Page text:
Rita Blue Larva

fred_heath at power-one.com fred_heath at power-one.com
Tue Sep 15 00:03:24 EDT 1998

        Over the weekend, I went up to the southern edge of the Antelope 
     Valley (southwestern edge of the Mojave Desert) searching for the my 
     first Rita Blue (Euphilotes rita) in California. I had tried several 
     times in the past to find this butterfly, but to no avail. But this 
     year, I had two things in my favor 1) Law of Elusive Species- Once you 
     get your first look (or first capture, for you collectors) of a 
     particular species, no matter how rare, you will see them everywhere 
     thereafter. And the previous weekend, I had seen my life Rita Blue in 
     Arizona. 2) We've had some good summer rains.
        I located some of the food plant, Flat-top Buckwheat (Eriogonum 
     plumatella), in a wash. Knowing that Euphilotes butterflies usually 
     stayed close to the host plant and did much of their nectaring there, 
     I set about searching for the butterfly. I quickly found a male, but 
     he never alighted long enough for me to get a soul satisfying look. 
     Finally I found a female which was more cooperative and watched her 
     deposit eggs right in the tiny white buckwheat flowers.
        I wondered if I might find Rita Blue larvae and examined a few 
     plants until I saw this stubby ivory colored caterpillar with a few 
     light dorsal and side marking. I thought how lucky could I get!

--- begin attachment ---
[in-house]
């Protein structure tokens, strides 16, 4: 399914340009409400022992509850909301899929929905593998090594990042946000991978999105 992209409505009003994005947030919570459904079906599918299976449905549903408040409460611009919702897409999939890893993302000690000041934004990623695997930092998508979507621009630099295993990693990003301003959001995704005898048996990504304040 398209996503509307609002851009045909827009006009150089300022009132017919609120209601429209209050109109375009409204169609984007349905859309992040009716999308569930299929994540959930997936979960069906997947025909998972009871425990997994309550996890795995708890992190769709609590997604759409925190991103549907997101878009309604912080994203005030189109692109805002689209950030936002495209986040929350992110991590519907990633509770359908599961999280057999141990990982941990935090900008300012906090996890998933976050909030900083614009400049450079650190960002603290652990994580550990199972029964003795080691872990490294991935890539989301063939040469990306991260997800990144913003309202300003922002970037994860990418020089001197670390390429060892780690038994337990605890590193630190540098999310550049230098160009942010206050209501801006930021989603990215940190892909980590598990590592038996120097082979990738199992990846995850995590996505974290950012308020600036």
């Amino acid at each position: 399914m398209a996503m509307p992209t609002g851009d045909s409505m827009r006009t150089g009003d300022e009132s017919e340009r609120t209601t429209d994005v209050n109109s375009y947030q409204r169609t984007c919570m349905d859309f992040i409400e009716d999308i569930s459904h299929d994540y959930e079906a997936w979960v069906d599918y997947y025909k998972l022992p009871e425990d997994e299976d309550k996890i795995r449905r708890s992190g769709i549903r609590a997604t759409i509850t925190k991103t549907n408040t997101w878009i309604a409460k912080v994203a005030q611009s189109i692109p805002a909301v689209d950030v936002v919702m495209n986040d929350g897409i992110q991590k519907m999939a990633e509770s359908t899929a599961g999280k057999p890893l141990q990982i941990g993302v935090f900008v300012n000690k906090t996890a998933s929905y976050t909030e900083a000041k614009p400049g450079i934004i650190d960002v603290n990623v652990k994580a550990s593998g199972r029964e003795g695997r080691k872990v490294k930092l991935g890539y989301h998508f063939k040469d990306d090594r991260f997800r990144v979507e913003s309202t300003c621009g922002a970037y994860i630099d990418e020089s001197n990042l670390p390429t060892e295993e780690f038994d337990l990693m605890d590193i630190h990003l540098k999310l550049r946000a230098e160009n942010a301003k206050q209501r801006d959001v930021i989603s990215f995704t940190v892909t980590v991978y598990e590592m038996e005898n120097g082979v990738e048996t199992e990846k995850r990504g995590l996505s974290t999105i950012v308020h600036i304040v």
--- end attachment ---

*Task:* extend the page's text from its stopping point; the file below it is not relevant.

Wanting to take a picture, I tried to get the little fella to move a 
     bit so as to not be hidden under some dried flower petals. In moving, 
     it elongated a touch more than I would expect for a slug-like 
     lycaenidae caterpillar, but I was diverted when I noticed that the 
     petals were actually stuck to its back, making it more cryptic than 
        Checking every reference I had with me and then some when I 
     returned home, I could find no reference to blue caterpillars sticking 
     vegetation to their backs, and was excited by my discovery which I 
     thought might be quite unusual.
        The next day I was in San Pedro doing some volunteer restoration 
     work in the habitat of the endangered Palos Verdes (Silvery) Blue 
     (Glaucopsyche lygdamus paloverdesensis) and I was able to share my 
     observation with Rudi Mattoni, who had actually discovered and named 
     that subspecies of Rita Blue (E.r. elvira) after his aunt. When I said 
     I had found a Rita Blue caterpillar, he said, in typical Mattoni 
     style, "Maybe." When I told him about the flower petals he said, "Its 
     a moth larvae. There are several families of moths which do this." 
     When I started to argue that it was ivory-colored just like the Rita 
     Blue, I realized that any larva that needed to hide among the 
     ivory-colored flowers might just be this color also and then I 
     remembered further that this guy had been longer than I expected. Oh 
     well, another learning experience!

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